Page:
SKF NOTE: This is a somewhat blurry shot of Jaimo in his home practice room, Macon, GA, circa 1980. I was visiting for the weekend, I believe. Jaimo and Butch had agreed to a feature cover story interview for Modern Drummer. The back story is here.
Jaimo’s playing a Camco kit. 18″ bass drum, 8×12 and 14×14 toms. It sounded great, just as Jaimo sounded great.
SKF NOTE: It’s a happy day when I find a previously unknown, to me, VSOP Quintet album or YouTube video. Such was the case last night. Scrolling through pages of Amazon MP3 jazz albums I found this promising looking album, VSOP II -Live At The Shibuya Nhk Hall, Tokyo, Japan May 19, 1983.
The outstanding rhythm section of Herbie Hancock (piano), Ron Carter (bass), and drummer Tony Williams is augmented by the Marsalis brothers: Wynton on trumpet, Branford on tenor and soprano saxes.
For $6.99 this album — with a playing time of 69 minutes — is a steal. Here’s the link.
SKF NOTE: At age 81 Charles McPherson is still creating beautiful music. Jazz first “clicked” for me while I was listening to Charles Mingus‘s band at Newport 1970. Then I listened to everything Mingus — which included a ton of Charles McPherson’s playing.
What McPherson told writer Chris Albertson in 1968 about being a musician rings true. McPherson echoes how he felt then in the modern video above.
Charles McPherson: “If you’re going to be a musician, you must not have any mental blocks. We, as musicians, can’t afford not to hear those who came before us. A layman, on the other hand, can listen to whatever makes him feel good, because he is not as wholly involved as the musician.
“A musician should go as far back in his listening as he possibly can, ignoring all the little segregated categories that the writers and critics like to put music into. A musician’s scope should be wide; he does not have the layman’s privilege to be narrow. That is, if he wants to be great, if he really wants to become an artist.“
Source: Charles McPherson: Ornithologist, by Chris Albertson, Down Beat, May 16, 1968
SKF NOTE: Dan Morganstern was a dominant voice among jazz journalists when I was growing up. Whether he was writing in Down Beat magazine, in album liner notes, or in books, Mr. Morgenstern was always teaching about music and musicians.
I spotted this Chick Webb record review a few days ago written by Morgenstern 52 years ago. The insightful observations of Webb’s drumming are, I felt, worth passing along.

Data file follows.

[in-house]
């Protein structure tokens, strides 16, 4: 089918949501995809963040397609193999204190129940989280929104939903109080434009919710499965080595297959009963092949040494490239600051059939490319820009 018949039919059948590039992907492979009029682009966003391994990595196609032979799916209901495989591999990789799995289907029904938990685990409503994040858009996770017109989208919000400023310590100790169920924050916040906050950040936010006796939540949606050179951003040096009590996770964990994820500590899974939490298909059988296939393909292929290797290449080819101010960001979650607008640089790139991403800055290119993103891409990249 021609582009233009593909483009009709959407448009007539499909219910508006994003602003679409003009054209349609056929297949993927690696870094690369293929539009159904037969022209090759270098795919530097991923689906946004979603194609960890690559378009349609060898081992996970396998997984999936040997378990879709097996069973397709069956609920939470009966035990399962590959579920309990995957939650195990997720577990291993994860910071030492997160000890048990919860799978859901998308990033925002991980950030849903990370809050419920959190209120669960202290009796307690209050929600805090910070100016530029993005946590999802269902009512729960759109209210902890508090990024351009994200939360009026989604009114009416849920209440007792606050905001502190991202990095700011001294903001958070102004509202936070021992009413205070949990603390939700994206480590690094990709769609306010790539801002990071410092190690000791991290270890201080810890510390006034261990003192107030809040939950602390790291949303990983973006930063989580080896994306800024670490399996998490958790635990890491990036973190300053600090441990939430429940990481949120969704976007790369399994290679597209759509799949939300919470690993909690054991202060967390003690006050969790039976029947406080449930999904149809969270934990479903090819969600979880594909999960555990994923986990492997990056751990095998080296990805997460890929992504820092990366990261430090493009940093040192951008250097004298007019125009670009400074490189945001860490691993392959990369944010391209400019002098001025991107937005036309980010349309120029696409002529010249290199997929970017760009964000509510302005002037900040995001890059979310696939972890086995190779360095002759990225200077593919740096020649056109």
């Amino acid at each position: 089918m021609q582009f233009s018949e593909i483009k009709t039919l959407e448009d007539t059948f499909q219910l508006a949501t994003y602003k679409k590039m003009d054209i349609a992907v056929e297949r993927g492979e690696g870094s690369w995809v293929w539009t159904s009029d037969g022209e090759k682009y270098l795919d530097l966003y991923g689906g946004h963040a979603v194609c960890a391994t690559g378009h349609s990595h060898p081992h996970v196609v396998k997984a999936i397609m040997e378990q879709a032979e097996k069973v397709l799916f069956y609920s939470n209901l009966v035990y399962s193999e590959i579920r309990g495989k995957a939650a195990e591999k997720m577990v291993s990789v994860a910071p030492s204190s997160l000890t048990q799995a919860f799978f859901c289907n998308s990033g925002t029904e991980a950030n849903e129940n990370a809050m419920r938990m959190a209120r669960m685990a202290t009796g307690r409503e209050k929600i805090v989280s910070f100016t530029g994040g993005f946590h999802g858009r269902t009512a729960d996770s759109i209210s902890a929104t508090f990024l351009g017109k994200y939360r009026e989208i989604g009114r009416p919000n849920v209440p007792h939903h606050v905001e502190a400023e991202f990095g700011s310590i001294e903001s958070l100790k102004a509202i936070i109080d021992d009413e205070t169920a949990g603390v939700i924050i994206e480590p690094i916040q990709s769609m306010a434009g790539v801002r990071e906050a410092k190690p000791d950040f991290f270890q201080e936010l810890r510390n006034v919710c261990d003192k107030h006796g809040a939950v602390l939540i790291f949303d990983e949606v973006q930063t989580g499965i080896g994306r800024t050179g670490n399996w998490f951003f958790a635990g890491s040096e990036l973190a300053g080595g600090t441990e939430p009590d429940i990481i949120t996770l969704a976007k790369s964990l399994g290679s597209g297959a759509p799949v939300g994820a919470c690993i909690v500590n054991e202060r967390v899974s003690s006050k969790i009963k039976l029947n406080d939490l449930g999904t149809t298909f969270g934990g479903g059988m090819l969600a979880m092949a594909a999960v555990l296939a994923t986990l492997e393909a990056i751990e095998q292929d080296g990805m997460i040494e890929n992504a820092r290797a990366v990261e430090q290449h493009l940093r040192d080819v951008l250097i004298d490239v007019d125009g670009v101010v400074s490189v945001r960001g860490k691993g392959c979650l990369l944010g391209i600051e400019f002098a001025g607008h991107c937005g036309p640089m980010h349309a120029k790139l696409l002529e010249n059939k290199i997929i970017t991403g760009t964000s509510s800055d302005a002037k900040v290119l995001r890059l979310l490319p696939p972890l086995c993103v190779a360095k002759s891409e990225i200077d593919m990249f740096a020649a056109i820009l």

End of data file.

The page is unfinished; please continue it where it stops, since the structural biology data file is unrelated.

Reading this review I could hear Charlie Watts talking during my interview with him about Webb. He said, I mean, if Buddy Rich thought Chick Webb was great — how great was he? Great point.
Of course, none of use heard Chick Webb live. His recordings lack the clarity of modern recordings — but so what? When I first heard these records, and other Chick Webb records, I was amazed at how well they do sound.
And as Dan Morgenstern points out, Chick Webb can “be felt throughout” his records.
February 22, 1968 Down Beat Old Wine – New Bottles Record Review by Dan Morgenstern
Chick Webb: A Legend (Vol.1: 1929-36); (Decca 9223) Chick Webb: King of the Savoy (Vol. 2: 1937-39); (Decca DL 9223)
The two Chick Webb LP’s are almost worth the price for Stanley Dance’s detailed and fascinating resume of the valiant little drummer’s short and eventful life.
…Volume 2 has the better reproduction of the drum parts and the bulk of the infrequent Webb solo flights.
Webb’s drumming was the epitome of swing, and he was a master at playing with a big band (or more accurately, making a big band play). Harlem Congo (on Vol.2) is perhaps the most stunning representation of his art, both in driving the band, feeding the soloists, and taking solos (his short feature spot is fantastic; only Buddy Rich could get all over the drums like that, and he is not a 4’1″ hunchback).
Other drumming gems are Liza and Clap Hands, Here Comes Charlie…. His brushwork can be fully appreciated in the chamber setting of I Got Rhythm by Chick Webb’s Little Chicks…. But the drummer can be felt throughout.
SKF NOTE: A Slingerland ad found on the inside back cover of the August 22, 1968 Down Beat magazine. This is the drumset I will probably forever associate with Buddy Rich. It is what he played most of my formative years.